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Research Article  |   January 1991
Wrist Extensor Orthoses: Dexterity and Grip Strength Across Four Styles
Author Affiliations
  • Erica B. Stern, PhD, OTR, is Assistant Professor, Occupational Therapy Program, University of Minnesota, 271 Children’s Rehabilitation Center, Box 388, Minneapolis, Minnesota 55455. At the time of this study, she was Associate Professor, Occupational Therapy Education Department, University of Kansas Medical Center, Kansas City, Kansas
Article Information
Hand and Upper Extremity / Splinting / Research
Research Article   |   January 1991
Wrist Extensor Orthoses: Dexterity and Grip Strength Across Four Styles
American Journal of Occupational Therapy, January 1991, Vol. 45, 42-49. doi:10.5014/ajot.45.1.42
American Journal of Occupational Therapy, January 1991, Vol. 45, 42-49. doi:10.5014/ajot.45.1.42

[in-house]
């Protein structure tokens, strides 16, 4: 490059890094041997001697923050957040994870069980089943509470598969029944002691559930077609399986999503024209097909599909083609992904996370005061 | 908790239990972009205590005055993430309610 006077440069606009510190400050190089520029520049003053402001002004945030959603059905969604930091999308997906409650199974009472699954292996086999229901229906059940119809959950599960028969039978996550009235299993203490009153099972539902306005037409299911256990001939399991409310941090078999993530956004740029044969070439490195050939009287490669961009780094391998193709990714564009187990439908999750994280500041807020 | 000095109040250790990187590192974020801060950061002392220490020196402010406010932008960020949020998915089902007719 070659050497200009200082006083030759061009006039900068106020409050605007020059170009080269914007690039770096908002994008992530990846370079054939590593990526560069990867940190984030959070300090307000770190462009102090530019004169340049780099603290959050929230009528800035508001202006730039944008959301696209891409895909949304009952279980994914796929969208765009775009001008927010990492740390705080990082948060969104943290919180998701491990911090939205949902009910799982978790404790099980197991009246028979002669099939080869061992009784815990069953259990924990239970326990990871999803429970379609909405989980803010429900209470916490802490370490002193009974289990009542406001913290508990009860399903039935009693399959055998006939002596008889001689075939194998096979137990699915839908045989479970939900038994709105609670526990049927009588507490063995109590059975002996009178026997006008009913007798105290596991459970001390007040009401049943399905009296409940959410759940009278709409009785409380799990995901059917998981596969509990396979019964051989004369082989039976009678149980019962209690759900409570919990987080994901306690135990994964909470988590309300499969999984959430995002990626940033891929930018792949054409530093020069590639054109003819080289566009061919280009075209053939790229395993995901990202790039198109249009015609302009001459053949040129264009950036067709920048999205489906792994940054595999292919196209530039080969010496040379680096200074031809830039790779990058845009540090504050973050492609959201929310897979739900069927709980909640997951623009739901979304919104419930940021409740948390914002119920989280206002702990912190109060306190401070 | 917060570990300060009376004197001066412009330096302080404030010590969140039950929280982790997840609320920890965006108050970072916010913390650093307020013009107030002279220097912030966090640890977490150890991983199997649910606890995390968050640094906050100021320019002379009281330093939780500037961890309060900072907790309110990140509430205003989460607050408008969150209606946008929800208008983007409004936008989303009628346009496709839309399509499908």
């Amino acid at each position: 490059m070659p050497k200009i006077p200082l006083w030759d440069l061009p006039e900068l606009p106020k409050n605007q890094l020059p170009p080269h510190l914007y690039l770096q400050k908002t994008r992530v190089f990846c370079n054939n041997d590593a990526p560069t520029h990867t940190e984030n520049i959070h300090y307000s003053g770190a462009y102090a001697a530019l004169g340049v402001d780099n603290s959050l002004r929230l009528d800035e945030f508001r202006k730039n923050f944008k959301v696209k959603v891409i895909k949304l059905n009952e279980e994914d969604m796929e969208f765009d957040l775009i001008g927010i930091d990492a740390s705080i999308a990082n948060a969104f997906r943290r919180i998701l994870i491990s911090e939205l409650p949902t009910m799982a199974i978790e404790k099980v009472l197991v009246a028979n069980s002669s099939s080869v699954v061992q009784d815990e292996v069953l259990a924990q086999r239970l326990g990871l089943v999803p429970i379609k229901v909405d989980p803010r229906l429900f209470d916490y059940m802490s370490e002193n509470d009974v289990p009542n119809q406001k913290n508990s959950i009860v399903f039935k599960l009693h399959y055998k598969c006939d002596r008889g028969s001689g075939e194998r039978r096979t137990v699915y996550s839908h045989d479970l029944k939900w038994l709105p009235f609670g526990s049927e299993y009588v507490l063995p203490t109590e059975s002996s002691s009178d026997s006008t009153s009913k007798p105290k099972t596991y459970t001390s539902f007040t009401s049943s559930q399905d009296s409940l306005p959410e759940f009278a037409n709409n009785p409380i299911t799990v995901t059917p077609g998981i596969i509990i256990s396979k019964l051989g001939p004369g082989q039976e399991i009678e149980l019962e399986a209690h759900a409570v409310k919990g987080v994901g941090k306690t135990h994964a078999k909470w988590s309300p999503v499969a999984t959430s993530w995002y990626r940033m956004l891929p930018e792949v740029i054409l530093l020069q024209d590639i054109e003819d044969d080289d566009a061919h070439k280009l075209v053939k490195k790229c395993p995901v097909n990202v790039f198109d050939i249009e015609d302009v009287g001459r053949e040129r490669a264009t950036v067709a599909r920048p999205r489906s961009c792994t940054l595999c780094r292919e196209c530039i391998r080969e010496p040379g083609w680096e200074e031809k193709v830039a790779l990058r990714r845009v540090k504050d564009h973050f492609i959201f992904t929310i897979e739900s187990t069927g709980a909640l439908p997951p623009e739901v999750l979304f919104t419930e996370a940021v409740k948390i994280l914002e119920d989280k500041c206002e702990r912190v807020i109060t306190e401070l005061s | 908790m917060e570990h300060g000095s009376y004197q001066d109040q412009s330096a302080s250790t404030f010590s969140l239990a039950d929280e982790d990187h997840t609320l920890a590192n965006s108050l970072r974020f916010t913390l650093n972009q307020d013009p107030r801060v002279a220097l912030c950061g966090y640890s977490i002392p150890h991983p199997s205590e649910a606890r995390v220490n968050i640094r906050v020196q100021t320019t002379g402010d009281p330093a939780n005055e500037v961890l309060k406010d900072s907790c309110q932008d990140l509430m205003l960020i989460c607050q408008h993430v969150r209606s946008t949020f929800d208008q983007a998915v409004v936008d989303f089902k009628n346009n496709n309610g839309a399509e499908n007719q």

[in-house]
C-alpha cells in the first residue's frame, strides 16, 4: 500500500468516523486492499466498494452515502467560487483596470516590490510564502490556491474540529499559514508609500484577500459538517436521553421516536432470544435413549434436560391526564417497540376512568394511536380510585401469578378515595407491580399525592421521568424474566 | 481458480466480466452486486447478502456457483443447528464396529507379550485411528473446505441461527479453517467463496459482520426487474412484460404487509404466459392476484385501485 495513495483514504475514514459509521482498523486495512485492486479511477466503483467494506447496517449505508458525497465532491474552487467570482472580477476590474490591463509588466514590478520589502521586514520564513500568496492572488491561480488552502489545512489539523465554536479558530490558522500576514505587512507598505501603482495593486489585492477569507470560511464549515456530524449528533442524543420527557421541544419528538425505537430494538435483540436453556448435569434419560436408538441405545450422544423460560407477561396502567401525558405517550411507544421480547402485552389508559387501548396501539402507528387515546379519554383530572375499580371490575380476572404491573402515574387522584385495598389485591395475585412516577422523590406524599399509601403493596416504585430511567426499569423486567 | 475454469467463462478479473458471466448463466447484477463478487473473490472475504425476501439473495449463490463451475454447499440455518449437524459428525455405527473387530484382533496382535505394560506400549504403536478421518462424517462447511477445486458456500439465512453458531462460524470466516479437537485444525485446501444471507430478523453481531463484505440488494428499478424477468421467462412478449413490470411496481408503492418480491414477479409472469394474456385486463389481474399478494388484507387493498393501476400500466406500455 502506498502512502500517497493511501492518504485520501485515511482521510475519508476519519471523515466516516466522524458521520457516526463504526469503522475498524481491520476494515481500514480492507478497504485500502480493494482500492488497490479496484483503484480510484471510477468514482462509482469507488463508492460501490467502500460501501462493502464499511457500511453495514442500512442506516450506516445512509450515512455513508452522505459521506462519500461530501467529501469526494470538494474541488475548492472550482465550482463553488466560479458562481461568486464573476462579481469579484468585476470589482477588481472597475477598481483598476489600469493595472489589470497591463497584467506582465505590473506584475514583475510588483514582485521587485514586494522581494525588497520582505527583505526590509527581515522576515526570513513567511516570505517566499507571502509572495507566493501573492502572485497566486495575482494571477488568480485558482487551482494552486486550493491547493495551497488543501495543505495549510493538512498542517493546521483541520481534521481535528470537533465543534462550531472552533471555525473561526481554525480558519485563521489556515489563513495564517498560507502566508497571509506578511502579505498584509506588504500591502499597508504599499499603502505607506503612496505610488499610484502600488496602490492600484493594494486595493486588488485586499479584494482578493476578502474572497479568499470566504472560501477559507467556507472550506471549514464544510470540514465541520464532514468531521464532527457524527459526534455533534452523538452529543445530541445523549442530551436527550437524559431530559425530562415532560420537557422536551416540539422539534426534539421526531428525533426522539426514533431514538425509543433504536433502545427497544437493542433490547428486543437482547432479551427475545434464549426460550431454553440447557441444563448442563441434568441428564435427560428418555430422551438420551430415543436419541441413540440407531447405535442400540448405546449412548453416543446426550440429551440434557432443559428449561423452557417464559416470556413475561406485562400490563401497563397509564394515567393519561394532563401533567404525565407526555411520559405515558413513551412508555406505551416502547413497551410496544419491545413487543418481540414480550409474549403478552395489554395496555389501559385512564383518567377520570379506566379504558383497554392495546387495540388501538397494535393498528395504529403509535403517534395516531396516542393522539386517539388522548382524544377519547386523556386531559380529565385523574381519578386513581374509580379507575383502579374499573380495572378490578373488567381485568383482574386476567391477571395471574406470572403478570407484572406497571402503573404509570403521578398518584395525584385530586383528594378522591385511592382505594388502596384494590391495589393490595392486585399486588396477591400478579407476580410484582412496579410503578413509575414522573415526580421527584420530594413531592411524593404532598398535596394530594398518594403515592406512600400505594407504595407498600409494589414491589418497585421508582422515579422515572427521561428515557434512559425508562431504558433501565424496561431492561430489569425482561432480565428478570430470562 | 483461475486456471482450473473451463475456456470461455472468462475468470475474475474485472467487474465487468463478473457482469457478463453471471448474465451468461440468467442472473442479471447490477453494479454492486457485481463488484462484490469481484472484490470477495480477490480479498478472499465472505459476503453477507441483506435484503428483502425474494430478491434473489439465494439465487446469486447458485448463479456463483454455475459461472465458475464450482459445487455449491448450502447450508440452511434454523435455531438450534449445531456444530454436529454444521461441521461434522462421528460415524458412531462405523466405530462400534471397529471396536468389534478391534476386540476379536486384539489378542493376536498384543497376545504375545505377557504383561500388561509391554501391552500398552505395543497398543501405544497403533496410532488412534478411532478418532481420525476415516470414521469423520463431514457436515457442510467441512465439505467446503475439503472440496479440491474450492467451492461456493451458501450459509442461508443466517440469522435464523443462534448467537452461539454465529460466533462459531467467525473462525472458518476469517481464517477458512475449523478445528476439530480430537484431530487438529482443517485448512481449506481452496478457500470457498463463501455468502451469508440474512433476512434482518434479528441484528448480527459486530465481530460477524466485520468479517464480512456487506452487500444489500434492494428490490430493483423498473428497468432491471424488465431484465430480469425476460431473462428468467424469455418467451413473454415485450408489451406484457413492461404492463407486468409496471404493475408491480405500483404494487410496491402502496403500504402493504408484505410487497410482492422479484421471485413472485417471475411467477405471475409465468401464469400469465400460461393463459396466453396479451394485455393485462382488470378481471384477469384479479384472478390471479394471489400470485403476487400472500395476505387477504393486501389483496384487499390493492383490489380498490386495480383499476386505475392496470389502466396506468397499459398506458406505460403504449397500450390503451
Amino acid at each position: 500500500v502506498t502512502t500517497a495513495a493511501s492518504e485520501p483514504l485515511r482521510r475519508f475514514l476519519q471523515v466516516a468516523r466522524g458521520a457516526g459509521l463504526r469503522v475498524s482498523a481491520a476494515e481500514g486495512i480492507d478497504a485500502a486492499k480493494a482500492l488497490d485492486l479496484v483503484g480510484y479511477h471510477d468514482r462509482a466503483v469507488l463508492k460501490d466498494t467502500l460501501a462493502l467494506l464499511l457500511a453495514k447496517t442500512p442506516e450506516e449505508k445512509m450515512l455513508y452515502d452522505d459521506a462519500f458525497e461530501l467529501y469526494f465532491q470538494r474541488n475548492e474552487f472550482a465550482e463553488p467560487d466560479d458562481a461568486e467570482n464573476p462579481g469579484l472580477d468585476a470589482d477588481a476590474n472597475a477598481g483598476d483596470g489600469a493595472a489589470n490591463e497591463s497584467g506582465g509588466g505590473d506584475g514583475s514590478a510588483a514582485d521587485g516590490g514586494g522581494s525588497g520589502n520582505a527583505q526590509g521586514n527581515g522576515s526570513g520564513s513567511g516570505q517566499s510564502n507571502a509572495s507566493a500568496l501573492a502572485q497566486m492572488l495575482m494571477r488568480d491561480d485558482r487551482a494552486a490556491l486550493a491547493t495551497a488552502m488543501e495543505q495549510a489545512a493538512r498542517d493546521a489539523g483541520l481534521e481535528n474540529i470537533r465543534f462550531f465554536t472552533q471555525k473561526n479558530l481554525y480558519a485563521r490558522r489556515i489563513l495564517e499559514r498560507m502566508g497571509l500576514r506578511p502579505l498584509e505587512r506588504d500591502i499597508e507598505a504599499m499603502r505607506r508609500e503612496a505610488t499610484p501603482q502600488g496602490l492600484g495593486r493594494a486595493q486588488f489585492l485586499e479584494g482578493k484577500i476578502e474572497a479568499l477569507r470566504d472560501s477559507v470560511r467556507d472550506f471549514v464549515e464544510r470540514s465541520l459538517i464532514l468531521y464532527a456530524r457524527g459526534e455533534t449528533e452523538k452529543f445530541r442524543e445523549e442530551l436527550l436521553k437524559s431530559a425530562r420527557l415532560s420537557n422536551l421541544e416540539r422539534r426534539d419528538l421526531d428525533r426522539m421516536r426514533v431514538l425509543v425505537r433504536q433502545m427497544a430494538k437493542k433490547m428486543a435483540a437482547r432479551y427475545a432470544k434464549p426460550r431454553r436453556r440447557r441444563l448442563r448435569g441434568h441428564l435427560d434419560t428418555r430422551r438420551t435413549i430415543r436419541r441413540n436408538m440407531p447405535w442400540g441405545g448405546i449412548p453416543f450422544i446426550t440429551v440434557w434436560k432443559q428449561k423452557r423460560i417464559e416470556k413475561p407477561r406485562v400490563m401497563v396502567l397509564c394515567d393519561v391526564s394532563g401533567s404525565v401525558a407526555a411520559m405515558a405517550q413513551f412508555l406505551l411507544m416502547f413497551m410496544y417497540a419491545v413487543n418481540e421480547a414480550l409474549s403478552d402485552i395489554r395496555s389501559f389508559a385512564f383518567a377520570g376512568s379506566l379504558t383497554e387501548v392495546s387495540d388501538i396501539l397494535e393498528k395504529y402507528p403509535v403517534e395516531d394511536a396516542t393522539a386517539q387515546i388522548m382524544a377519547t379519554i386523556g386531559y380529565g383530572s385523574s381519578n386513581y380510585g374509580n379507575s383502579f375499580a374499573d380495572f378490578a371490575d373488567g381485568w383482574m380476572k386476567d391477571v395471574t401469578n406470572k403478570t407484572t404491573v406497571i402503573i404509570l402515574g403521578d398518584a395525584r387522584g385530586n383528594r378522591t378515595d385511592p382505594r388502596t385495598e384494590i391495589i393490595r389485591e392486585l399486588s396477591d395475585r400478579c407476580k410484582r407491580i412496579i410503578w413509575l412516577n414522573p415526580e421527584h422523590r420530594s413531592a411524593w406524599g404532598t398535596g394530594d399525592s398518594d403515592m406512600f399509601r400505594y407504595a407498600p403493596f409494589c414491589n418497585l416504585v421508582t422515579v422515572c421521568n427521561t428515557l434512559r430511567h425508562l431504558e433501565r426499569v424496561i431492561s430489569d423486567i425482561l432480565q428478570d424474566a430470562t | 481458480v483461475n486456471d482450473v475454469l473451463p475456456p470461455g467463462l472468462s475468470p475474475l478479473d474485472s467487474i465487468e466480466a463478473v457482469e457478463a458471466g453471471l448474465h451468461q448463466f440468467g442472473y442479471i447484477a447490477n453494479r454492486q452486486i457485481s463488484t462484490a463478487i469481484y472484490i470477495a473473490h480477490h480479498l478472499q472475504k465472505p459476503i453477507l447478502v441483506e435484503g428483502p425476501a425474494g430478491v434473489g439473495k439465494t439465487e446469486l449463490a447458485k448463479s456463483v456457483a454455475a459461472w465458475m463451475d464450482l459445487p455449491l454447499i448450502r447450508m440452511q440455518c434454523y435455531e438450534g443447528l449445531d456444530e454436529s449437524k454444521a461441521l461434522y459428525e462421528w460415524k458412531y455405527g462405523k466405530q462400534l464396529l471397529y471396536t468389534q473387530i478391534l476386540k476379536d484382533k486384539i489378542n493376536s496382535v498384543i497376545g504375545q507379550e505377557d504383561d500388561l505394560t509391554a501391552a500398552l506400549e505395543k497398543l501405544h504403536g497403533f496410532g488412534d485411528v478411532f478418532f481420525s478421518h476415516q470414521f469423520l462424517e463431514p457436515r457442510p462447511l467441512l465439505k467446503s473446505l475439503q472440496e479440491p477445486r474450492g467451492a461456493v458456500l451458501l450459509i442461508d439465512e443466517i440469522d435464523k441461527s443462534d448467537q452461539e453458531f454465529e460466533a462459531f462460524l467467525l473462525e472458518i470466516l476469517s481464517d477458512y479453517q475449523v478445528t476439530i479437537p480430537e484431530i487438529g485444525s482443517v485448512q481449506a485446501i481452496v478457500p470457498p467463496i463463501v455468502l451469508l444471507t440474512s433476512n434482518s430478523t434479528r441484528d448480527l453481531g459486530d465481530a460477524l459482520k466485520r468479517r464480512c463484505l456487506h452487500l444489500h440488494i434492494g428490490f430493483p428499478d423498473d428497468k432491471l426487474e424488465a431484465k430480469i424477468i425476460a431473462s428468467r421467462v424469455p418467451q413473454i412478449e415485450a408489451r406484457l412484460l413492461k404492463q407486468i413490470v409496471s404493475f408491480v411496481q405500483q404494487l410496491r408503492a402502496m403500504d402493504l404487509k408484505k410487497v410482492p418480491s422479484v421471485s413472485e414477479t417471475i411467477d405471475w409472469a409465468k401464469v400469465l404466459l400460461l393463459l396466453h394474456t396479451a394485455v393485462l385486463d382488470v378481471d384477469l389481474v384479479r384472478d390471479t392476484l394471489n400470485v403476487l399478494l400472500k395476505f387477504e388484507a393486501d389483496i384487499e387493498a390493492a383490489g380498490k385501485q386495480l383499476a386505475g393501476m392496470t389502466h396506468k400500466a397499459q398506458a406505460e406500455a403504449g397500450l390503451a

Abstract

Orthoses that are used to stabilize, protect, and support the wrist during functional activities often interfere with normal movement and, therefore, with hand function. This study compared the manual dexterity and grip strength of 20 female subjects while using a free hand and while wearing each of four wrist extensor orthoses: a Futuro prefabricated wrist brace (No. 33), a volar thumbhole orthosis, a volar orthosis with a radial connector bar, and a dorsal orthosis with distal transverse arch support.

Of these orthoses, the Futuro prefabricated wrist brace afforded the best overall dexterity, although it was significantly slower (p < .05) than the other orthoses in a writing subtest. Of the custom-made orthoses, the volar style with radial connector bar afforded the best overall dexterity.

All of the orthoses significantly (p < .01) reduced grip strength. The Futuro prefabricated wrist brace afforded the strongest grip strength of the four orthoses studied, and the volar thumbhole orthosis permitted the strongest grip among the custom-made orthotic styles.